The Insect Crisis: The Fall of the Tiny Empires that Run the World
***A Waterstones Best Books of 2022 pick***
A New Scientist Book of the Year
Shortlisted for the Wainwright Prize for Conservation Writing
'Fascinating... There is something wondrous in Milman's revelation of our fragile dependency on insect life as well as its beauty and strangeness.' Guardian
'Gripping and especially unnerving.' David Wallace-Wells
When is the last time you were stung by a wasp? Or were followed by a cloud of midges? Or saw a butterfly? All these normal occurrences are becoming much rarer. A groundswell of research suggests insect numbers are in serious decline all over the world - in some places by over 90%.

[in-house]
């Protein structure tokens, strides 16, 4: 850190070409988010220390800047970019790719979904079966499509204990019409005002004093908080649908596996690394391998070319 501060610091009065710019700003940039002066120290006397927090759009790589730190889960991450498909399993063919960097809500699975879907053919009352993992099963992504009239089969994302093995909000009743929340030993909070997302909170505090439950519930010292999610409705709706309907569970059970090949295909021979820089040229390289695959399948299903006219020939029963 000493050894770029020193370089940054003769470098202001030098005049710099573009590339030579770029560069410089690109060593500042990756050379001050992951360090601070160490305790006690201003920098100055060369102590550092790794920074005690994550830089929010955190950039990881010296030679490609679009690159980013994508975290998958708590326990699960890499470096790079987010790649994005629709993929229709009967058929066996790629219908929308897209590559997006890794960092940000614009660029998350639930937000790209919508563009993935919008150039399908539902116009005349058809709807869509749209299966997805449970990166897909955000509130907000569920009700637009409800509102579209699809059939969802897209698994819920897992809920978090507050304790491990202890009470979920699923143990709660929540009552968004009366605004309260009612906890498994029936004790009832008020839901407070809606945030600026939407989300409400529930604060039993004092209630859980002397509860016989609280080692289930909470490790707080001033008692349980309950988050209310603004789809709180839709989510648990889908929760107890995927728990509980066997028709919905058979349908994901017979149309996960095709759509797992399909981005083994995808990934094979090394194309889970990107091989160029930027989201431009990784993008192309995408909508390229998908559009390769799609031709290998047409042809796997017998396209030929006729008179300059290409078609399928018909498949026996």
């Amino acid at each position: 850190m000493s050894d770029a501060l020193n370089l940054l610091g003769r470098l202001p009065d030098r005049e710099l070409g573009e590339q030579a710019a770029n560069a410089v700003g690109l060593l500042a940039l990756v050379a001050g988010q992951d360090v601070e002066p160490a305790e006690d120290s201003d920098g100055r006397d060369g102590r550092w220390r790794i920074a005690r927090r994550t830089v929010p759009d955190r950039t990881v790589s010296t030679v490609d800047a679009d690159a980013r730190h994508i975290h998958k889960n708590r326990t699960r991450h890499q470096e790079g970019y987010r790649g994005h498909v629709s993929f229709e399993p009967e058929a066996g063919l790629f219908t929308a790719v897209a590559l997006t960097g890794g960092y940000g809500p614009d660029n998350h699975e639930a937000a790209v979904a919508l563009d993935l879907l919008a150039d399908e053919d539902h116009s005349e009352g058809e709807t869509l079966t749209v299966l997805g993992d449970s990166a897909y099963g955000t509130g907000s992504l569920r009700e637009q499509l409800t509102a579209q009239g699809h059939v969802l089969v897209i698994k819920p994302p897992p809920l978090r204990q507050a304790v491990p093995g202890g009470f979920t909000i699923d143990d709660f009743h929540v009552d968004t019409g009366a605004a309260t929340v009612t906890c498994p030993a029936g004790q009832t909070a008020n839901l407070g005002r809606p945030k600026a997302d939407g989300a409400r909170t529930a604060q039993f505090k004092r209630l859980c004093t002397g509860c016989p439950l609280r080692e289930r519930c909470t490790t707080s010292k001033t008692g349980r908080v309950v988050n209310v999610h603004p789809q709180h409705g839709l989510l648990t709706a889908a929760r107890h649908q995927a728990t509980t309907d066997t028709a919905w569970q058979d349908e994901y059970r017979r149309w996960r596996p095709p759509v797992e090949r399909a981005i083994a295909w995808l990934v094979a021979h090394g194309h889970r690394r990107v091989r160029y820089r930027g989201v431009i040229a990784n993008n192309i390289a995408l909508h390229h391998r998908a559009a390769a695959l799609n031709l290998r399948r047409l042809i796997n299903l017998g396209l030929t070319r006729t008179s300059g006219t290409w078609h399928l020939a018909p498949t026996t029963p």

The Insect Crisis explores this hidden emergency, arguing that its consequences could even rival climate change. We rely on insect pollination for the bulk of our agriculture, they are a prime food source for birds and fish, and they are a key strut holding up life on Earth, especially our own.
In a compelling and entertaining investigation spanning the globe, Milman speaks to the scientists and entomologists studying this catastrophe and asks why these extraordinary creatures are disappearing. Part warning, part celebration of the incredible variety of insects, this book highlights why we need to wake up to this impending environmental disaster.
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